Microsoft has announced a major new data center in Finland. As welcome as that news alone might be, with the expected 11,000 new jobs, the project will also provide district heating for a large swathe of southern Finland. Finnish broadcaster and news provider YLE highlights that Microsoft's collaboration with energy company Fortum will also create the "world's largest waste heat recovery project for data centers."
Finland's biggest energy company, the majority-state-owned Fortum, has been looking for a data center partner for the last four years. In choosing a partner, Fortum didn't just consider the core computing functionality of a very large data center to accelerate Finland's digital transformation. The chosen partner needed to "be ready to implement climate-friendly solutions on an unprecedented scale," explained Fortum President and CEO, Markus Rauramo. Fortum has now agreed to partner with Microsoft and the pair's impressive plans have been revealed.
On the scale of the investment in this new data center, LYE reports that it is "one of the biggest single ICT investments in Finnish history." Microsoft reckons that the new infrastructure, its upkeep and services will sustain 11,000 new local jobs. Moreover, such a large project usually has a positive effect on local businesses. At the very least 11,000 people, many with high skilled roles and a commensurate salary, will be very happy to have nearby food outlets, goods and services.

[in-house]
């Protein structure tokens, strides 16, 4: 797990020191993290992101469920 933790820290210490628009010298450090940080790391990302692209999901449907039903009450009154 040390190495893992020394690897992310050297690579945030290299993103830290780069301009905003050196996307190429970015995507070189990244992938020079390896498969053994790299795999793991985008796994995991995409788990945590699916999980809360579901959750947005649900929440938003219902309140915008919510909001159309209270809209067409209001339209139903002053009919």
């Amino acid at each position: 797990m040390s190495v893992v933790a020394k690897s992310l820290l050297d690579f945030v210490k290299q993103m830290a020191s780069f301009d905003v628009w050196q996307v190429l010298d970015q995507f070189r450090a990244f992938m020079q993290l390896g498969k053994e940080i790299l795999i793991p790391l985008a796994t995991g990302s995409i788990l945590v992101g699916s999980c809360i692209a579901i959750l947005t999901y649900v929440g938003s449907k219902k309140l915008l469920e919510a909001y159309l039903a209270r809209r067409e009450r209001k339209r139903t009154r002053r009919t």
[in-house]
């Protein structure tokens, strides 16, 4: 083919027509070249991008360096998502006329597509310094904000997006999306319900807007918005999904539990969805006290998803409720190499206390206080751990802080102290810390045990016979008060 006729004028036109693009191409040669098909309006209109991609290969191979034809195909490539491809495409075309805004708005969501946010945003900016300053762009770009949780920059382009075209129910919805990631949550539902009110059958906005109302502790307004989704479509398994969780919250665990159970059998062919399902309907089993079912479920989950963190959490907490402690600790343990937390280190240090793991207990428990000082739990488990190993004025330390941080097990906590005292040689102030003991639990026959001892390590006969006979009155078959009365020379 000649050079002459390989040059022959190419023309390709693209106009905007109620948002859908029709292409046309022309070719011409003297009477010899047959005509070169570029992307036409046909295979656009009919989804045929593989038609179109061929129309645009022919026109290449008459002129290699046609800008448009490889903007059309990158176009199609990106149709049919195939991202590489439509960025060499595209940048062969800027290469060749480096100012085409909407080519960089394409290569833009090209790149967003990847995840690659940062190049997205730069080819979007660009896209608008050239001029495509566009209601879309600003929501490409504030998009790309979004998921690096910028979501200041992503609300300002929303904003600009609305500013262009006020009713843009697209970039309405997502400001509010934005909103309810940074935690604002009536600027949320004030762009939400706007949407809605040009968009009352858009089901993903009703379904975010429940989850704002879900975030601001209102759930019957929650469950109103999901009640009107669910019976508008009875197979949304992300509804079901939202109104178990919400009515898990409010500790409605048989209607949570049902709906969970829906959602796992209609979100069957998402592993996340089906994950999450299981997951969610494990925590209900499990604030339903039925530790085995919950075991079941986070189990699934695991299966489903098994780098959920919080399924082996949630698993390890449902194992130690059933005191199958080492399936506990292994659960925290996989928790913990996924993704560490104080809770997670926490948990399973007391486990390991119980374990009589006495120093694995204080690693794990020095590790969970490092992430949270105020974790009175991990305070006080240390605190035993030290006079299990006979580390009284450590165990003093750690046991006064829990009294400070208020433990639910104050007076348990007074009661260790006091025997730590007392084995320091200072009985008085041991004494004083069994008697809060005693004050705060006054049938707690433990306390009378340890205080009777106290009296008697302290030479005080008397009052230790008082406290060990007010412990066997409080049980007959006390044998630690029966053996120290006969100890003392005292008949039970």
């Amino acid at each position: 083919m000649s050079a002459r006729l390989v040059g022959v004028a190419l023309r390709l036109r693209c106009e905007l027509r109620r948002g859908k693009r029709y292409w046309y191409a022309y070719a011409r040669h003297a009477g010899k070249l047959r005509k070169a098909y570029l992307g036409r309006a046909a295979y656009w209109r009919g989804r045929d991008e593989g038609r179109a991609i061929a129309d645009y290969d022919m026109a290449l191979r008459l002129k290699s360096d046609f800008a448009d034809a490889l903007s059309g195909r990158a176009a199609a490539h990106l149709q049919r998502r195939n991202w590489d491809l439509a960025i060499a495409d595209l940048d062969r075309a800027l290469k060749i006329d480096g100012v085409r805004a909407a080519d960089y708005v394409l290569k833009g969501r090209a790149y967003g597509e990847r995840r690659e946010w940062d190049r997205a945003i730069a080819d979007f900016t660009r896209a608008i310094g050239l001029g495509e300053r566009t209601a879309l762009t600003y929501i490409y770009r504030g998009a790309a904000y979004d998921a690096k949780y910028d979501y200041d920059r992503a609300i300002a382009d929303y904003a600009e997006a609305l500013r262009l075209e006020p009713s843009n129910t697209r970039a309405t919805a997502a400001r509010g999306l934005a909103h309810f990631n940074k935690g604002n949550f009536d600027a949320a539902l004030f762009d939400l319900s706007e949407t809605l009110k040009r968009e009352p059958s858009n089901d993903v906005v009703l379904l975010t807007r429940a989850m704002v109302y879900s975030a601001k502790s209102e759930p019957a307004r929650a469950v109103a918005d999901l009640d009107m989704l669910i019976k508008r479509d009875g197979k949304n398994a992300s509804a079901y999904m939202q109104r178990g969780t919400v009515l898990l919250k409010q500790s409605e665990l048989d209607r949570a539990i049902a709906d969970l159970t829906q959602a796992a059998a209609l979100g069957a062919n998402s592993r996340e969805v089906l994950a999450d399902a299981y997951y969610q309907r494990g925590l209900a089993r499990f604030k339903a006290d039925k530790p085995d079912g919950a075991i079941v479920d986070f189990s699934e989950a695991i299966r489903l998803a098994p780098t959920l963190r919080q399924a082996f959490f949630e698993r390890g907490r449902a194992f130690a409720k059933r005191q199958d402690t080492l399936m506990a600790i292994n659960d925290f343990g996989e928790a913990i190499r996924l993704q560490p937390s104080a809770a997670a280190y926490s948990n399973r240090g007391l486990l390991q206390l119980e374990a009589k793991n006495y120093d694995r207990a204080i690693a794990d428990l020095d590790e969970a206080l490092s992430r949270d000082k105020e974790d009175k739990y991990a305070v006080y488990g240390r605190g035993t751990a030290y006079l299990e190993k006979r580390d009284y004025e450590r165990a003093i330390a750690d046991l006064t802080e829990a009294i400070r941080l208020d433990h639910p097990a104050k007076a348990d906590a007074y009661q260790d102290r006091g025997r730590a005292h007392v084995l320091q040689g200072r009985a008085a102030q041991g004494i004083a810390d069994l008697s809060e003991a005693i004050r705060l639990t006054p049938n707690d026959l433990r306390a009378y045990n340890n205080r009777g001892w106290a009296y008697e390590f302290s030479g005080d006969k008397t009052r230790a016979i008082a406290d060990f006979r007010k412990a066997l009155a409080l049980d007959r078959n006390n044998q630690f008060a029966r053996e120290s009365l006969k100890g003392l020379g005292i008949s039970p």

It is estimated that Microsoft and its ecosystem in Finland will also stimulate the local economy, generating more than 17.2 billion Euros over the next four years.
Lastly, considering the core server business activity of Microsoft in southern Finland, locals will benefit from the fastest loading and latency times when using Microsoft's popular cloud services (and perhaps great PC and Xbox cloud gaming too).
Waste Heat Isn't Wasted in Finland
Circling back to our headlining topic - the substantial new Microsoft data center is going to generate a lot of waste heat, such is the nature of high performance computing in 2022. Microsoft and Fortum will power the new data center using emission free electricity, and better than that, waste heat is going to be directed to warm the homes of hundreds of thousands of local residents.
LYE reports that the data center will contribute to the heating across a large part of southern Finland, specifically district heating users in Espoo, Kauniainen and Kirkkonummi. Checking the size of this region, it is approximately a 30 minute drive from one side to the other, so covers a substantial area.
Figures shared by Fortum indicate that the waste heat from the Microsoft servers will cover 40% of the heating needs of 250,000 customers in the region. Later on, when the Microsoft data center is fully commissioned, and other heated local wastewater joins the energy recycling scheme, it is estimated that waste heating output will cover 60% of the heating needs in the area.
Microsoft and Fortum's collaboration will result in the reduction of about 400,000 tons of CO2 emissions per annum.